Kosovo, Serbian leaders resume dialogue amid tensions


Kosovo and Serbia’s presidents met Thursday under EU auspices to resume dialogue aimed at normalising relations, amid increasing tensions between former foes.

EU’s foreign policy chief Federica Mogherini was meeting with Kosovo president Hashim Thaci and his Serbian counterpart Aleksandar Vucic, her spokeswoman Maja Kocijancic tweeted.

This was their first meeting since July 18, after a scheduled meeting in September between the two presidents fell apart at the last minute due to ongoing tensions.

In 2008, a decade after the 1998-1999 war between Serbia’s forces and pro-independence ethnic Albanian guerrillas, Kosovo broke away from Serbia.

Serbia refuses to recognise Kosovo’s independence, although more than 100 countries, including the United States and most EU member states, have done so.

“In today’s meeting we will reconfirm Kosovo’s full commitment to achieve a legally binding comprehensive agreement with Serbia,” Thaci tweeted ahead of the meeting.

Vucic said he had no big expectations of a breakthrough but said it was necessary to talk, Serbia’s national broadcaster RTS reported, ahead of the meeting.

After the meeting, that lasted less then an hour, Mogherini said it was “decided to remain in constant contact in the coming days to assess the follow up of today’s meeting”.

She urged both sides “to refrain from words, actions and measures that are contrary to the spirit of normalisation,” according to a statement released by the EU’s foreign policy service after the meeting.

“The European Union expects Serbia and Kosovo to swiftly deliver on their commitment to the dialogue given the direct link between comprehensive normalisation of relations between them and the concrete prospects for their EU aspirations,” Mogherini said.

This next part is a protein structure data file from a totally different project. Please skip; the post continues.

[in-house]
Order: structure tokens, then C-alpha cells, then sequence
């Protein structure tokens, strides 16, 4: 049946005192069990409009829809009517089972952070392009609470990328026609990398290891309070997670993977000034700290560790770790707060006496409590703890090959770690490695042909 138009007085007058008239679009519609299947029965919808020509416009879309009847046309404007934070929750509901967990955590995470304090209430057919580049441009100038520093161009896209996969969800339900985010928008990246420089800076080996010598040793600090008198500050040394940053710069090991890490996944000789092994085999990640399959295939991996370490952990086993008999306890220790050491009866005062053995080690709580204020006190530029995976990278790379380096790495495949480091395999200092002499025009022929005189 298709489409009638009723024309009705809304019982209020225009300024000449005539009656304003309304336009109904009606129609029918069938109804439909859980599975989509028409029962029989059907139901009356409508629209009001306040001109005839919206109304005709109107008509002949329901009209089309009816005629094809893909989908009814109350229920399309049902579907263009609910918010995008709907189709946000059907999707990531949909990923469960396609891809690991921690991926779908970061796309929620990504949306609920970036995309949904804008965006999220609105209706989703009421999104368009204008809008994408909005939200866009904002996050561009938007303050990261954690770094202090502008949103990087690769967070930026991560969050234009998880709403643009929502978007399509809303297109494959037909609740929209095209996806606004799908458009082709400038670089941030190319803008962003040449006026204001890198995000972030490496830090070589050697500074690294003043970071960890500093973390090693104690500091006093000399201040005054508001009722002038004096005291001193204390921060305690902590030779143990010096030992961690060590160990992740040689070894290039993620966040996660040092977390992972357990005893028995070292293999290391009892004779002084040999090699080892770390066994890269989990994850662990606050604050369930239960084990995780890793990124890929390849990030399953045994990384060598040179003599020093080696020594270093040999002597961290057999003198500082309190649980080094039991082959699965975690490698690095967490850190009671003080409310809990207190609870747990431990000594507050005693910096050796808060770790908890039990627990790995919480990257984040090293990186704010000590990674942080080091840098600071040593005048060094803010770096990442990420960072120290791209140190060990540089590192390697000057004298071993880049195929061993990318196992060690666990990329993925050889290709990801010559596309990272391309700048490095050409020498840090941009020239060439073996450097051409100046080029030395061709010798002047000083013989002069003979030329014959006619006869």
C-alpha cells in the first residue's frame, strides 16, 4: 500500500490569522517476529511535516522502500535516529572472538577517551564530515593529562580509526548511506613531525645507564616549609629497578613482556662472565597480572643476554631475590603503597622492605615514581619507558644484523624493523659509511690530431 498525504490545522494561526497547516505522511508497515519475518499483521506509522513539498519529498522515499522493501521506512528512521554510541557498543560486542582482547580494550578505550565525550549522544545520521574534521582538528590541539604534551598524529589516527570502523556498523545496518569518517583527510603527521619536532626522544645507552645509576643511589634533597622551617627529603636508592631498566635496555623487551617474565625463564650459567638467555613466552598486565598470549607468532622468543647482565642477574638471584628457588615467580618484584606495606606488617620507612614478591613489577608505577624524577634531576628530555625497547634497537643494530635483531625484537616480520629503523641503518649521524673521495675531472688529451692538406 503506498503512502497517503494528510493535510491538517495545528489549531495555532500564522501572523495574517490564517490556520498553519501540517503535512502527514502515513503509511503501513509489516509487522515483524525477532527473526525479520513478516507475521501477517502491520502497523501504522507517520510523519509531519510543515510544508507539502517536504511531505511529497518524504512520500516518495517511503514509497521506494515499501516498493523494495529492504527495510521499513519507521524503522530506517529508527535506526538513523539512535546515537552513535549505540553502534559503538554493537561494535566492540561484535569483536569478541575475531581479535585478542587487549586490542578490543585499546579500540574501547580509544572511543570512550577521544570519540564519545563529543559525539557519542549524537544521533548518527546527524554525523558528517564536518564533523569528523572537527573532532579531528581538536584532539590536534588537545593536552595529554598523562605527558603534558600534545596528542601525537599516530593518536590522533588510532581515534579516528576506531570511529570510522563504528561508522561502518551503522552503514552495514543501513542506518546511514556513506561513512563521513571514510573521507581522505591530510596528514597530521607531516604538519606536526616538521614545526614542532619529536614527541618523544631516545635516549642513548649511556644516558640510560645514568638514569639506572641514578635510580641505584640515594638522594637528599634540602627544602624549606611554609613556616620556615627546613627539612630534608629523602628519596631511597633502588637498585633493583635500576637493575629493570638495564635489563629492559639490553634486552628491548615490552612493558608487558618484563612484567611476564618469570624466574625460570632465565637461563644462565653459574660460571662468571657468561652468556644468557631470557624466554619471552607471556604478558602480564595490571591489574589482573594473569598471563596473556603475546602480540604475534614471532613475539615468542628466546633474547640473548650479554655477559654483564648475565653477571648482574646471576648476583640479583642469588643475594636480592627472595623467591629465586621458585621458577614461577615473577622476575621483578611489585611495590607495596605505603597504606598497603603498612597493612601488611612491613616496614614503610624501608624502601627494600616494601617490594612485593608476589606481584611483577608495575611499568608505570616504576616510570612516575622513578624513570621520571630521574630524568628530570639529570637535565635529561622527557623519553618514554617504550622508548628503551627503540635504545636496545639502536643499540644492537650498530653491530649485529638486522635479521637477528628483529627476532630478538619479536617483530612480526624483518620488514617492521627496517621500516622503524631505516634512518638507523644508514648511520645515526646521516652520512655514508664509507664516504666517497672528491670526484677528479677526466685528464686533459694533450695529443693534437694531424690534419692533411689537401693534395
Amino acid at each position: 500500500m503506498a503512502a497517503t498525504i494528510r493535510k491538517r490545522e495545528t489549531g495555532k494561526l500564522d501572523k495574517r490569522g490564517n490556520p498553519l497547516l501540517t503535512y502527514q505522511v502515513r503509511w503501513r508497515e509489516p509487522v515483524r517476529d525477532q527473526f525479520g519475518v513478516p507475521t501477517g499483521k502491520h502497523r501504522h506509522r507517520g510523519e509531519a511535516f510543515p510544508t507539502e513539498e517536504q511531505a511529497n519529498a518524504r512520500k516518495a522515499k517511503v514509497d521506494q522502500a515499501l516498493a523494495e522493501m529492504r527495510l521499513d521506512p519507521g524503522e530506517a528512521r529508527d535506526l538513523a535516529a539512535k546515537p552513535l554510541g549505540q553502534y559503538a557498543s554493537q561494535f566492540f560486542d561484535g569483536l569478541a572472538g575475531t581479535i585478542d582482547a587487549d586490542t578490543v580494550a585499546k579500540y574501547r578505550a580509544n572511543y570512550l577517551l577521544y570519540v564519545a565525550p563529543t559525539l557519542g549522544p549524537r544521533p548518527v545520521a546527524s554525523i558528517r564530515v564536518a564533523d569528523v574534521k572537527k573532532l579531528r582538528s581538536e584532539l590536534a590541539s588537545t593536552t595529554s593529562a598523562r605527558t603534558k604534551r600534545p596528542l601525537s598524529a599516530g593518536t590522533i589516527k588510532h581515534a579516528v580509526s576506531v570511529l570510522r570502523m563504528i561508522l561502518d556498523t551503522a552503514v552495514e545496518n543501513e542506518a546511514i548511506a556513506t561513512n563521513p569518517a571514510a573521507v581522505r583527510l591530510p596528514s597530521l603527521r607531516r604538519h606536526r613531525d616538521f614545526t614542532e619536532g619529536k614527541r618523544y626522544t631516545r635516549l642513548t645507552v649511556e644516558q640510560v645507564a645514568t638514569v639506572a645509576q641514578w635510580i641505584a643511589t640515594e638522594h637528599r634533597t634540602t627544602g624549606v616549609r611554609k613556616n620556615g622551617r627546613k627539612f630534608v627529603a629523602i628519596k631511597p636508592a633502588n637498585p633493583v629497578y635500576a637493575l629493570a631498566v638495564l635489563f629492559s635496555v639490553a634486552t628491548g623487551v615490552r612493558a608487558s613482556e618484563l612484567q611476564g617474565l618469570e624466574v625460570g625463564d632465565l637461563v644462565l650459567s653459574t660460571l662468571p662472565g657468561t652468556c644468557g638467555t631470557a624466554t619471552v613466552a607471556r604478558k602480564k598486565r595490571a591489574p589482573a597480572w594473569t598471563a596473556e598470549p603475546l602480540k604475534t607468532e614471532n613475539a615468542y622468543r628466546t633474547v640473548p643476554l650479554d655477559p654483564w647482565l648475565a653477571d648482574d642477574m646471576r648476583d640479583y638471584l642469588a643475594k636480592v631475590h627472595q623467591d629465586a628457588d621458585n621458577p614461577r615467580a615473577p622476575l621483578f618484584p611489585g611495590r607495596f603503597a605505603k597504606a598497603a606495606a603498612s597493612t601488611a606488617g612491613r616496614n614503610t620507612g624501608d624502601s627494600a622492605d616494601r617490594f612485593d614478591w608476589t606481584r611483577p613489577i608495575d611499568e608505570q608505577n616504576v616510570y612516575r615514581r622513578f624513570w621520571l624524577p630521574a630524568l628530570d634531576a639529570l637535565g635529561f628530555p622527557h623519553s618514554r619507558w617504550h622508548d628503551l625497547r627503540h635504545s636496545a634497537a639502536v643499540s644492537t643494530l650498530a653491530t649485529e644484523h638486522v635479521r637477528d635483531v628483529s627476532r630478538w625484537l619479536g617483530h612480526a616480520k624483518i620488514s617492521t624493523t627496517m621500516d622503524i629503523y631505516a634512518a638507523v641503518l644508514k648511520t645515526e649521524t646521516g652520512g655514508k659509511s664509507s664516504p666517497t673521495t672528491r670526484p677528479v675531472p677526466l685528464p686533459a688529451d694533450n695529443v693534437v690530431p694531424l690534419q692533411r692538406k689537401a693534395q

Both sides need to reach a binding agreement on their ties to make progress towards EU membership.

The talks resumed two days after Kosovo raised taxes on Serbian goods by 10 percent on Tuesday, saying the move was in retaliation for Belgrade’s efforts to thwart recognition of its former province.

Belgrade is also upset with Pristina’s recent decision to form its own army, despite fierce opposition from the ethnic Serb minority and from Serbia. Kosovo’s security is currently ensured by NATO-led KFOR troops.

In addition, the diplomatic deadlock garnered attention over the summer when officials on both sides discussed the possibility of border changes as part of deal to reset ties.

Local media speculated that a Serb-dominated part of Kosovo could be traded for a mostly Albanian region of southern Serbia.

Rights groups have strongly condemned the proposal, warning that redrawing the map could have a dangerous domino effect in the fractured region.

However, some US and European officials have hinted they might accept such a deal.

Earlier this week, Austria’s Chancellor Sebastian Kurz said his country “will support any deal that will be reached between Belgrade and Pristina.

“I assume that the EU will also support it, even if the deal includes a land exchange or border correction deal” between Kosovo and Serbia, Kurz added during a visit to Pristina.

Kosovo broke away from Serbia in 2008; Serbia refuses to recognise Kosovo’s independence, although more than 100 countries, including the United States and most of EU member states, have done so



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